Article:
Maximizing Adobe Workfront: The 4 Most Common Roadblocks
When it comes to streamlining workflows and enhancing team collaboration, few tools can compare with the power and convenience of Adobe Workfront. However, getting up and running with the platform can take some work – particularly if you’re implementing it across multiple teams for a more unified experience.
In this blog, our Chief Strategy Officer, Jen Krempa, shares four of the most common hurdles we see across clients trying to drive maximum value with Workfront, along with practical tips for overcoming them. From getting the right buy-in to considering your overall processes and data strategy; read on to gain insights into what it takes to ensure you can realize the value of your investment.
Here’s a popular unpopular opinion: the success or failure of implementing Adobe Workfront hinges on effective leadership. To fully benefit from the platform, it is crucial that teammates actually use it. Unfortunately, we often see a lack of commitment from leadership (executives to middle management) in driving the behavioral change it takes to establish new ways of working. As a result, Workfront only gets adopted in pockets—or not at all—and the challenges that the platform was brought in to originally solve, only end up exacerbated.
Jen’s Pro Tip: If you’re making the investment in Workfront, it’s critical that you have clear champions—all the way up to the CMO. Strong and supportive leadership plays a vital role in promoting streamlined ways of working, displaying patience throughout the process, and recognizing the significance of aligning and championing the work.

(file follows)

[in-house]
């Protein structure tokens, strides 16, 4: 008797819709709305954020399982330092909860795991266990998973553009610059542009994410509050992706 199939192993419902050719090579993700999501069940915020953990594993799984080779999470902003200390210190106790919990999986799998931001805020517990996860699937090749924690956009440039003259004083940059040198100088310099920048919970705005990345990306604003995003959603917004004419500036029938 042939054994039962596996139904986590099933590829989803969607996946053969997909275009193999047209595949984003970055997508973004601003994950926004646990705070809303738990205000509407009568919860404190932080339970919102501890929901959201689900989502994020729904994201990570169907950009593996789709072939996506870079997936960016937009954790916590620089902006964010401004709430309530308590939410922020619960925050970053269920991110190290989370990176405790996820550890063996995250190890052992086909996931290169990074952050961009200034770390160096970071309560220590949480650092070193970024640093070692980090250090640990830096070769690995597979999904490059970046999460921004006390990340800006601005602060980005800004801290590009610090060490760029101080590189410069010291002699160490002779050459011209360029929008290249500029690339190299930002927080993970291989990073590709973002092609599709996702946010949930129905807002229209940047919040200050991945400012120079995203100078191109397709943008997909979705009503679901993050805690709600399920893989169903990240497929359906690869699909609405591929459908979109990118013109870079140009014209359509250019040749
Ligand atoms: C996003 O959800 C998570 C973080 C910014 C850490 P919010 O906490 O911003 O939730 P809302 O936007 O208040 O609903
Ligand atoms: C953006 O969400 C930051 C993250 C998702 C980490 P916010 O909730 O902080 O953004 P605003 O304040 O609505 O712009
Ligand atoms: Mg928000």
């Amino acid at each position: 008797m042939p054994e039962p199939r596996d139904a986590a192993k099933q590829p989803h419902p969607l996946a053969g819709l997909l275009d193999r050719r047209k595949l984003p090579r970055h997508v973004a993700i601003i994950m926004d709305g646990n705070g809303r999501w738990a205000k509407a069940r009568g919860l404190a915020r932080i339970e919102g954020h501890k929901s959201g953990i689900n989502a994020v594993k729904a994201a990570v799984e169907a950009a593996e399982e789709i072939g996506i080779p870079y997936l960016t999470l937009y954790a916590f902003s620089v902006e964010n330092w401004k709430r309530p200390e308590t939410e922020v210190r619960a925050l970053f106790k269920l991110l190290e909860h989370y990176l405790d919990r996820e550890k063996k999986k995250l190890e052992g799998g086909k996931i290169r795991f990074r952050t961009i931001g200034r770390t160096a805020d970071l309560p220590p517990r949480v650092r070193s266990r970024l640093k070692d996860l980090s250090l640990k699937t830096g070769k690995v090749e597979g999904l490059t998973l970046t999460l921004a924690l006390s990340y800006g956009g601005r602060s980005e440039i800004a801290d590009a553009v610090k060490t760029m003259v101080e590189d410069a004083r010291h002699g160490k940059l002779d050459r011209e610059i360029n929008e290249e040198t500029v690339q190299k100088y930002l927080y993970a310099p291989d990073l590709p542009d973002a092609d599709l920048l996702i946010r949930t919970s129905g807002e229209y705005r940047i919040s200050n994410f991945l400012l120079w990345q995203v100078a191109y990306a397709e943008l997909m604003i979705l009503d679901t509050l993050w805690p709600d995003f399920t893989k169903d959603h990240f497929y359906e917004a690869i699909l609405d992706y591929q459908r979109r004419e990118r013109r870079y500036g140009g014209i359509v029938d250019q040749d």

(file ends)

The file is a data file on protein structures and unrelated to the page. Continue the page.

2. Process (or Lack Thereof)
Another common barrier to a successful implementation of Adobe Workfront is a lack of understanding about team dynamics and processes. Many teams enter Workfront without a clear understanding of how they should work, how they want to work, or without any established processes in place. This leads to further complexities, siloed configurations, and messy data structures that do not support the desired end goals.
Jen’s Pro Tip: To ensure a smooth and productive implementation, it is crucial for teams to have a solid understanding and well-defined processes in place first. This will prevent unnecessary complications and allow for more seamless use of the platform’s robust features.
3. Time and Understanding
Building off the first two points above, the third roadblock we see is time and understanding. Teams who implement Workfront are often not afforded the time to step back and fully understand the product’s capabilities and functionality or understand how their processes for getting work done need to change or be adopted to drive greater efficiencies. Implementing Workfront can be a key and critical moment in stepping back to envision how you want to work in the future. By not allowing time to build critical technical skill sets and reflect on work understanding, organizations end up moving forward with tactical implementations based on the easiest objects to navigate. This leads to significant reconfiguration efforts if/when they are ready to start to mature their understanding. We also see that teams often just don’t have the time to focus, really invest, or drive change, which compounds the problem.